Leona Ling said she was grateful her brother came home in August of 2003 just before leaving for Iraq.
"He had to have his tonsils taken out," she said. "It was a blessing in disguise because we got to see him again."
In phone calls home, the soldier spoke wistfully of returning to New York and going to college. "He wanted to hear about what was going on at home and all the latest family gossip," Leona Ling recalled.
Survivors include his father, Wai Ling, a U.S. Army veteran.
24 years old from Corvallis, Oregon
Company B, 2nd Battalion, 162nd Infantry Regiment, Army National Guard
June 13, 2004
An avid outdoorsman, Spc. McKinley worked as a baker at Alpine Bakery in Corvallis, Ore. Upon his return from Iraq, he hoped to open a juice bar in the college town to provide a drug and alcohol-free environment for young people. Friends and co-workers remember Spc. McKinley as a quiet, caring young man who dyed his hair, sported several tattoos and loved ska and rock music. His senior yearbook picture showed a grinning young man with spiked hair dyed red and green. In other 1998 yearbook pictures, he has purple and blue hair in a mohawk.
Spc. Eric McKinley was killed when a roadside bomb north of Baghdad detonated destroying two vehicles and wounded four other Oregon soldiers. They were identified as Staff Sgt. Phillip Davis, 23, of Albany; Sgt. Matthew Zedwick, 23, of Bend; Cpl. Shane Ward, 23, of Corvallis and Pvt. Richard Olsen, 23, of Independence.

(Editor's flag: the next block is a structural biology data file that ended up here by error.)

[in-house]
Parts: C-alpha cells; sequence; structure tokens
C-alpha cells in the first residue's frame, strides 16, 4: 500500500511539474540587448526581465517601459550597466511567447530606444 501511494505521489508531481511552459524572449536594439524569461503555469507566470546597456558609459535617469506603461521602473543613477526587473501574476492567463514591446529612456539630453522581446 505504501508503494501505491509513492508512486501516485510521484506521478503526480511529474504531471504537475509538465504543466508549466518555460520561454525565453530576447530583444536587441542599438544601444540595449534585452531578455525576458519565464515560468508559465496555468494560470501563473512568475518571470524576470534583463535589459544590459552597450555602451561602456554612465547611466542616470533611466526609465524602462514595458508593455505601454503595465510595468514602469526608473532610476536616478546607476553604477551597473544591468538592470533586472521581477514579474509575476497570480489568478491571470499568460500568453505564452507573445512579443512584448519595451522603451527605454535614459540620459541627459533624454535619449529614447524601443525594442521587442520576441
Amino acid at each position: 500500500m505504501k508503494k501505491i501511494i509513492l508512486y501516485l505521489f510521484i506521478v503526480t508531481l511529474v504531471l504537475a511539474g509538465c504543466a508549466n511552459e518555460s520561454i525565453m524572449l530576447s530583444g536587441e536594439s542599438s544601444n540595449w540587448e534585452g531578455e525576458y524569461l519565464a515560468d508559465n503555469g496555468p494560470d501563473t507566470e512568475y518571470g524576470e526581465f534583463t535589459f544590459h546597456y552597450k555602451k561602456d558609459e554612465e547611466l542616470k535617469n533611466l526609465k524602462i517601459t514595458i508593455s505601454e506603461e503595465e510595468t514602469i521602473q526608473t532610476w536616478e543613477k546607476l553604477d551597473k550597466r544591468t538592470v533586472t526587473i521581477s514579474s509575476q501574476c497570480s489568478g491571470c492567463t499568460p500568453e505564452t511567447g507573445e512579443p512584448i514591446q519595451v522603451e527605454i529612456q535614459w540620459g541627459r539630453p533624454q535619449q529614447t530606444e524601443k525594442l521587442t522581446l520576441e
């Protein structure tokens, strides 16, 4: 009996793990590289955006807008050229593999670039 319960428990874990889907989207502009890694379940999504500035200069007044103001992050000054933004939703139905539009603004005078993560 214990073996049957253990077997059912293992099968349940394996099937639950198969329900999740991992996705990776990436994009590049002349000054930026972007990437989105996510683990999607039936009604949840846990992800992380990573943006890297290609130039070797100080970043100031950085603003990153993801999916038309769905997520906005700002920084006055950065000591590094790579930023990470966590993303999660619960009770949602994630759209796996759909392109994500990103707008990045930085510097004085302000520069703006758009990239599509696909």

Almost 500 people attended the memorial service for Spc. McKinley at Starker Arts Park in Corvallis. There was a mix of people dressed in either military or punk attire — including McKinley’s six-year-old cousin, who, in tribute, wore his hair in a bright green mohawk.
Coventry Pacheco, McKinley’s fiancee, sat in the first row at his celebration-of-life service. They hadn’t set a wedding date, but were planning to get married.
He was posthumously awarded the Bronze Star for meritorious service, a Purple Heart and the Oregon Distinguished Service Award. U.S. and Oregon flags were presented to his parents, Tom McKinley of Salem and Karen Hilsendager of Philomath.
21 years old from Sauk City, Wisconsin